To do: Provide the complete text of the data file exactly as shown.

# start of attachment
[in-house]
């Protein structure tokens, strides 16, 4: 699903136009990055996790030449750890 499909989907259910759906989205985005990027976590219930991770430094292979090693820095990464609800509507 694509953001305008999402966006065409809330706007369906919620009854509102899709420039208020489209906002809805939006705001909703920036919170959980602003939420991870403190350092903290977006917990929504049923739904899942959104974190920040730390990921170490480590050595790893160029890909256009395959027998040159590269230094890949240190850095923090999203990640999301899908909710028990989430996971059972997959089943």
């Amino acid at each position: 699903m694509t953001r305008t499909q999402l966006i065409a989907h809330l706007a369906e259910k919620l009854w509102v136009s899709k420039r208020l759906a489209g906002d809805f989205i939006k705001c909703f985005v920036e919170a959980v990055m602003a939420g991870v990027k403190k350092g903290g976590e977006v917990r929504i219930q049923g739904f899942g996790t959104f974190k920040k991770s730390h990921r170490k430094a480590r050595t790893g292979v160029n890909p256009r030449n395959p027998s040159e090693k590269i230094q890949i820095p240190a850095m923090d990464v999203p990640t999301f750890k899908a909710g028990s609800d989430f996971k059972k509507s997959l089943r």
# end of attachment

[in-house]
């Protein structure tokens, strides 16, 4: 699903136009990055996790030449750890 499909989907259910759906989205985005990027976590219930991770430094292979090693820095990464609800509507 694509953001305008999402966006065409809330706007369906919620009854509102899709420039208020489209906002809805939006705001909703920036919170959980602003939420991870403190350092903290977006917990929504049923739904899942959104974190920040730390990921170490480590050595790893160029890909256009395959027998040159590269230094890949240190850095923090999203990640999301899908909710028990989430996971059972997959089943």
């Amino acid at each position: 699903m694509t953001r305008t499909q999402l966006i065409a989907h809330l706007a369906e259910k919620l009854w509102v136009s899709k420039r208020l759906a489209g906002d809805f989205i939006k705001c909703f985005v920036e919170a959980v990055m602003a939420g991870v990027k403190k350092g903290g976590e977006v917990r929504i219930q049923g739904f899942g996790t959104f974190k920040k991770s730390h990921r170490k430094a480590r050595t790893g292979v160029n890909p256009r030449n395959p027998s040159e090693k590269i230094q890949i820095p240190a850095m923090d990464v999203p990640t999301f750890k899908a909710g028990s609800d989430f996971k059972k509507s997959l089943r």